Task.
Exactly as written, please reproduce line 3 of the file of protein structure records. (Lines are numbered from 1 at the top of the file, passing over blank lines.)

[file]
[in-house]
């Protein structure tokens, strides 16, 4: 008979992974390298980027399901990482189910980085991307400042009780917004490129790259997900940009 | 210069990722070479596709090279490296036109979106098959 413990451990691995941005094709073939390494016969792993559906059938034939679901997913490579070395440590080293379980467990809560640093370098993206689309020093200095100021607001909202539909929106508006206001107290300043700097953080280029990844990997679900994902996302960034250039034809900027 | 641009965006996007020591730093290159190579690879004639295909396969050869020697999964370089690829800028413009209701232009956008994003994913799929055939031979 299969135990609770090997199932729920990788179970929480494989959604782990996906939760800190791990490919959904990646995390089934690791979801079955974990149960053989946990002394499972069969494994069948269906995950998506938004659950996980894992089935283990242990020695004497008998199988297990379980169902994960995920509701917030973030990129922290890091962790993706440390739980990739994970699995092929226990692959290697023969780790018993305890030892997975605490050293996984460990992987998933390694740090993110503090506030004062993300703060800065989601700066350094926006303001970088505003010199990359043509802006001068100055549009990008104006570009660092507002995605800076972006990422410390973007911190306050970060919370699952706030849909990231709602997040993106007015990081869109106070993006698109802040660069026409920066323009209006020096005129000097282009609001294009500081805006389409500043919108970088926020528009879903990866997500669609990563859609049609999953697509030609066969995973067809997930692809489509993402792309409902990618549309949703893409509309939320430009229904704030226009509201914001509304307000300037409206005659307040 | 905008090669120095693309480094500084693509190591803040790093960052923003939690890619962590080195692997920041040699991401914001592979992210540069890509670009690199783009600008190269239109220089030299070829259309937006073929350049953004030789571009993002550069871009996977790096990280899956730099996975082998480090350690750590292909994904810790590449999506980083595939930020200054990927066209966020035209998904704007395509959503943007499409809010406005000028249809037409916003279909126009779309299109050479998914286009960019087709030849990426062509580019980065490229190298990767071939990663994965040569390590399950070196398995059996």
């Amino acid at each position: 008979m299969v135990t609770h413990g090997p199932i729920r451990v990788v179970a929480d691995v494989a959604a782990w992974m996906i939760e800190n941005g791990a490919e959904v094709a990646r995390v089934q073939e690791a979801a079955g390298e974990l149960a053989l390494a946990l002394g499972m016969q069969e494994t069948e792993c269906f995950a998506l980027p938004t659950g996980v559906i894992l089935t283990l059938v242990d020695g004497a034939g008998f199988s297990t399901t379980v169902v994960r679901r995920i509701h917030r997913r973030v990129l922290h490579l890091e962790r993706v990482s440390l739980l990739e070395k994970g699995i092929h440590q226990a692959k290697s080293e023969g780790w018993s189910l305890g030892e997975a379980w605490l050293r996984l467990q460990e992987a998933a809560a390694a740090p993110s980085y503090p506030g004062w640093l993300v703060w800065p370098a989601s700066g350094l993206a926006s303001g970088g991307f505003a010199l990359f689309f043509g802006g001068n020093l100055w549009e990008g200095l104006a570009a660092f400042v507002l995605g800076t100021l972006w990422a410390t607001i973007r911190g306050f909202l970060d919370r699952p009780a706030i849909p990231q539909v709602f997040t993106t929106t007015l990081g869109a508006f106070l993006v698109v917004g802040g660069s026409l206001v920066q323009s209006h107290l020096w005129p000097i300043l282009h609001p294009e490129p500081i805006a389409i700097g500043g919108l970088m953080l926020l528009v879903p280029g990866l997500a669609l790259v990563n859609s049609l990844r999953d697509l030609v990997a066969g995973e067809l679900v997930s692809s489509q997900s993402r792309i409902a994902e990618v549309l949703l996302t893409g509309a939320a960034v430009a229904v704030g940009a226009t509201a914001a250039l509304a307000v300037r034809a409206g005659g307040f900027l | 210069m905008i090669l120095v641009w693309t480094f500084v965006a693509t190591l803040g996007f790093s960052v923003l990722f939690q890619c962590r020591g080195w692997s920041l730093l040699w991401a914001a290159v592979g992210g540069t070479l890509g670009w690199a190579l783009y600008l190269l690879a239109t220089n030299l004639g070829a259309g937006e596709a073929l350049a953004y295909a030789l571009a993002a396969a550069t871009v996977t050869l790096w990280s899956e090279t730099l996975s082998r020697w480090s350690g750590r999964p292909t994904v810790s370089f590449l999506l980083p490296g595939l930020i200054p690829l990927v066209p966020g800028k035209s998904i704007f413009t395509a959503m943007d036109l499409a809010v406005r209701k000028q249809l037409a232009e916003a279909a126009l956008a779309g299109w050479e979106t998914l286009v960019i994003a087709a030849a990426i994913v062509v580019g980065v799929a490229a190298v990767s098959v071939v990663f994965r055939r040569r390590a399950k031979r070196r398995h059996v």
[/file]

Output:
């Amino acid at each position: 008979m299969v135990t609770h413990g090997p199932i729920r451990v990788v179970a929480d691995v494989a959604a782990w992974m996906i939760e800190n941005g791990a490919e959904v094709a990646r995390v089934q073939e690791a979801a079955g390298e974990l149960a053989l390494a946990l002394g499972m016969q069969e494994t069948e792993c269906f995950a998506l980027p938004t659950g996980v559906i894992l089935t283990l059938v242990d020695g004497a034939g008998f199988s297990t399901t379980v169902v994960r679901r995920i509701h917030r997913r973030v990129l922290h490579l890091e962790r993706v990482s440390l739980l990739e070395k994970g699995i092929h440590q226990a692959k290697s080293e023969g780790w018993s189910l305890g030892e997975a379980w605490l050293r996984l467990q460990e992987a998933a809560a390694a740090p993110s980085y503090p506030g004062w640093l993300v703060w800065p370098a989601s700066g350094l993206a926006s303001g970088g991307f505003a010199l990359f689309f043509g802006g001068n020093l100055w549009e990008g200095l104006a570009a660092f400042v507002l995605g800076t100021l972006w990422a410390t607001i973007r911190g306050f909202l970060d919370r699952p009780a706030i849909p990231q539909v709602f997040t993106t929106t007015l990081g869109a508006f106070l993006v698109v917004g802040g660069s026409l206001v920066q323009s209006h107290l020096w005129p000097i300043l282009h609001p294009e490129p500081i805006a389409i700097g500043g919108l970088m953080l926020l528009v879903p280029g990866l997500a669609l790259v990563n859609s049609l990844r999953d697509l030609v990997a066969g995973e067809l679900v997930s692809s489509q997900s993402r792309i409902a994902e990618v549309l949703l996302t893409g509309a939320a960034v430009a229904v704030g940009a226009t509201a914001a250039l509304a307000v300037r034809a409206g005659g307040f900027l | 210069m905008i090669l120095v641009w693309t480094f500084v965006a693509t190591l803040g996007f790093s960052v923003l990722f939690q890619c962590r020591g080195w692997s920041l730093l040699w991401a914001a290159v592979g992210g540069t070479l890509g670009w690199a190579l783009y600008l190269l690879a239109t220089n030299l004639g070829a259309g937006e596709a073929l350049a953004y295909a030789l571009a993002a396969a550069t871009v996977t050869l790096w990280s899956e090279t730099l996975s082998r020697w480090s350690g750590r999964p292909t994904v810790s370089f590449l999506l980083p490296g595939l930020i200054p690829l990927v066209p966020g800028k035209s998904i704007f413009t395509a959503m943007d036109l499409a809010v406005r209701k000028q249809l037409a232009e916003a279909a126009l956008a779309g299109w050479e979106t998914l286009v960019i994003a087709a030849a990426i994913v062509v580019g980065v799929a490229a190298v990767s098959v071939v990663f994965r055939r040569r390590a399950k031979r070196r398995h059996v």